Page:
Teams Take the Better Risks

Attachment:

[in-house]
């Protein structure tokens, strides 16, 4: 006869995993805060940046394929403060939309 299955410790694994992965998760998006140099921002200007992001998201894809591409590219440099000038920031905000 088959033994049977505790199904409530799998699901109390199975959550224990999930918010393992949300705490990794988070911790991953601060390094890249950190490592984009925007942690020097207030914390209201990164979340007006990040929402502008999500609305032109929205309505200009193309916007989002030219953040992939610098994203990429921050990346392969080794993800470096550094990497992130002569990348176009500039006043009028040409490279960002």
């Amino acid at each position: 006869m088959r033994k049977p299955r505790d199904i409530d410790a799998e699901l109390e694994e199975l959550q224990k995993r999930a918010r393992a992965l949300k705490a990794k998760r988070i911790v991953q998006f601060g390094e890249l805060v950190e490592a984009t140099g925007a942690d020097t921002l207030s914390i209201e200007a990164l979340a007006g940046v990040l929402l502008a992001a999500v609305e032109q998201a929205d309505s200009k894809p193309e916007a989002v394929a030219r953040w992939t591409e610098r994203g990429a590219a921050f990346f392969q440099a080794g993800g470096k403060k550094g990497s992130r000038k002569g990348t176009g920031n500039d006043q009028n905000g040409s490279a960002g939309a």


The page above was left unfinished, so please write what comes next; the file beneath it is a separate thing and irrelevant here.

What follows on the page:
Many important economic and political decisions are made by teams. In the economic literature, however, the decision units are frequently modeled as individual economic agents. The paper experimentally investigates the question to what extent observed team decisions under risk are actually consistent with the principles of rational choice, specifically the principles of Expected Utility Theory (EUT) and of Portfolio Selection Theory (PST). The experiment is performed with individuals and teams. We find almost no evidence for the greater compliance of team decisions than of individual decisions with the principles of EUT. However, there is substantial evidence for the consistency of team decisions with the PST. Compared to individuals, teams accumulate significantly more expected value at a significantly lower total risk (measured in SD). We introduce a team decision algorithm, excess-risk vetoing , that combines simple majority voting with the right to veto alternatives providing additional risk that is not compensated by additional expected value. We find that the results of our experiment are well explained by the excess-risk vetoing.
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